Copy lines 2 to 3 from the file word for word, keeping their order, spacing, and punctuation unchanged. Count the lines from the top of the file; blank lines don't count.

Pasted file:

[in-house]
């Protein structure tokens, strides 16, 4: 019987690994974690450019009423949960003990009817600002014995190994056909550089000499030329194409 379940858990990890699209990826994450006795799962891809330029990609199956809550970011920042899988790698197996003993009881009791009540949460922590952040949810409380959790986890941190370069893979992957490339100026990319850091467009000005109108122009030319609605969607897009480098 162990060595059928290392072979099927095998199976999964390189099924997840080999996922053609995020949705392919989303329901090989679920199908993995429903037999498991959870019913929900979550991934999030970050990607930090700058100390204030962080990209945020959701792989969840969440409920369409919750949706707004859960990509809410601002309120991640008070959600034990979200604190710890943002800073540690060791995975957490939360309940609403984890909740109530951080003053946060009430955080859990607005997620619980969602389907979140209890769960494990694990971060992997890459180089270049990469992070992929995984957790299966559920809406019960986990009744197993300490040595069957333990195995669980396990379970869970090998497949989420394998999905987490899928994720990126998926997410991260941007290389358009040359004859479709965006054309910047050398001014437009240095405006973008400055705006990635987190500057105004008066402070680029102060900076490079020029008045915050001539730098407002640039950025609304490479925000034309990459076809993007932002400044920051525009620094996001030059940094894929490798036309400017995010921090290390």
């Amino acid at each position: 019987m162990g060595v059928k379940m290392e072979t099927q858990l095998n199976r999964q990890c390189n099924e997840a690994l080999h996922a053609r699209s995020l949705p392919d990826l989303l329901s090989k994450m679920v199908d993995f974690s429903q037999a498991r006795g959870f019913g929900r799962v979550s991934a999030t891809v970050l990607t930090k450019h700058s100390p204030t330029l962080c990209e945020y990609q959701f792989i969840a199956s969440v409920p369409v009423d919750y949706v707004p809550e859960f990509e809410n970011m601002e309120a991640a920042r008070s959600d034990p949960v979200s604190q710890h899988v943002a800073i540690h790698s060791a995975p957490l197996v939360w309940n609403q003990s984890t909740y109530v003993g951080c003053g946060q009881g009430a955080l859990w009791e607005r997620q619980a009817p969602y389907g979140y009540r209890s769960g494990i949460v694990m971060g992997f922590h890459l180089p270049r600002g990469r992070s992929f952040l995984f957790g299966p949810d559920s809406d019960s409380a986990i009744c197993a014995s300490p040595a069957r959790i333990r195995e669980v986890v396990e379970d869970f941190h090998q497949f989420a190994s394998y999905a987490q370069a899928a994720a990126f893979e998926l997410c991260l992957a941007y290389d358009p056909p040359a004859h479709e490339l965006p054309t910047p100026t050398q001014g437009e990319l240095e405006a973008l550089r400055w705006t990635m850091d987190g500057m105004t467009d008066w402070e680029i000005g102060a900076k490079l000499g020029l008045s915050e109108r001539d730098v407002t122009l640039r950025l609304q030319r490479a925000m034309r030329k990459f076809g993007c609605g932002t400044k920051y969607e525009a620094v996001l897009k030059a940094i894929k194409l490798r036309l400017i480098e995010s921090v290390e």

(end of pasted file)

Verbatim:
């Protein structure tokens, strides 16, 4: 019987690994974690450019009423949960003990009817600002014995190994056909550089000499030329194409 379940858990990890699209990826994450006795799962891809330029990609199956809550970011920042899988790698197996003993009881009791009540949460922590952040949810409380959790986890941190370069893979992957490339100026990319850091467009000005109108122009030319609605969607897009480098 162990060595059928290392072979099927095998199976999964390189099924997840080999996922053609995020949705392919989303329901090989679920199908993995429903037999498991959870019913929900979550991934999030970050990607930090700058100390204030962080990209945020959701792989969840969440409920369409919750949706707004859960990509809410601002309120991640008070959600034990979200604190710890943002800073540690060791995975957490939360309940609403984890909740109530951080003053946060009430955080859990607005997620619980969602389907979140209890769960494990694990971060992997890459180089270049990469992070992929995984957790299966559920809406019960986990009744197993300490040595069957333990195995669980396990379970869970090998497949989420394998999905987490899928994720990126998926997410991260941007290389358009040359004859479709965006054309910047050398001014437009240095405006973008400055705006990635987190500057105004008066402070680029102060900076490079020029008045915050001539730098407002640039950025609304490479925000034309990459076809993007932002400044920051525009620094996001030059940094894929490798036309400017995010921090290390």
């Amino acid at each position: 019987m162990g060595v059928k379940m290392e072979t099927q858990l095998n199976r999964q990890c390189n099924e997840a690994l080999h996922a053609r699209s995020l949705p392919d990826l989303l329901s090989k994450m679920v199908d993995f974690s429903q037999a498991r006795g959870f019913g929900r799962v979550s991934a999030t891809v970050l990607t930090k450019h700058s100390p204030t330029l962080c990209e945020y990609q959701f792989i969840a199956s969440v409920p369409v009423d919750y949706v707004p809550e859960f990509e809410n970011m601002e309120a991640a920042r008070s959600d034990p949960v979200s604190q710890h899988v943002a800073i540690h790698s060791a995975p957490l197996v939360w309940n609403q003990s984890t909740y109530v003993g951080c003053g946060q009881g009430a955080l859990w009791e607005r997620q619980a009817p969602y389907g979140y009540r209890s769960g494990i949460v694990m971060g992997f922590h890459l180089p270049r600002g990469r992070s992929f952040l995984f957790g299966p949810d559920s809406d019960s409380a986990i009744c197993a014995s300490p040595a069957r959790i333990r195995e669980v986890v396990e379970d869970f941190h090998q497949f989420a190994s394998y999905a987490q370069a899928a994720a990126f893979e998926l997410c991260l992957a941007y290389d358009p056909p040359a004859h479709e490339l965006p054309t910047p100026t050398q001014g437009e990319l240095e405006a973008l550089r400055w705006t990635m850091d987190g500057m105004t467009d008066w402070e680029i000005g102060a900076k490079l000499g020029l008045s915050e109108r001539d730098v407002t122009l640039r950025l609304q030319r490479a925000m034309r030329k990459f076809g993007c609605g932002t400044k920051y969607e525009a620094v996001l897009k030059a940094i894929k194409l490798r036309l400017i480098e995010s921090v290390e």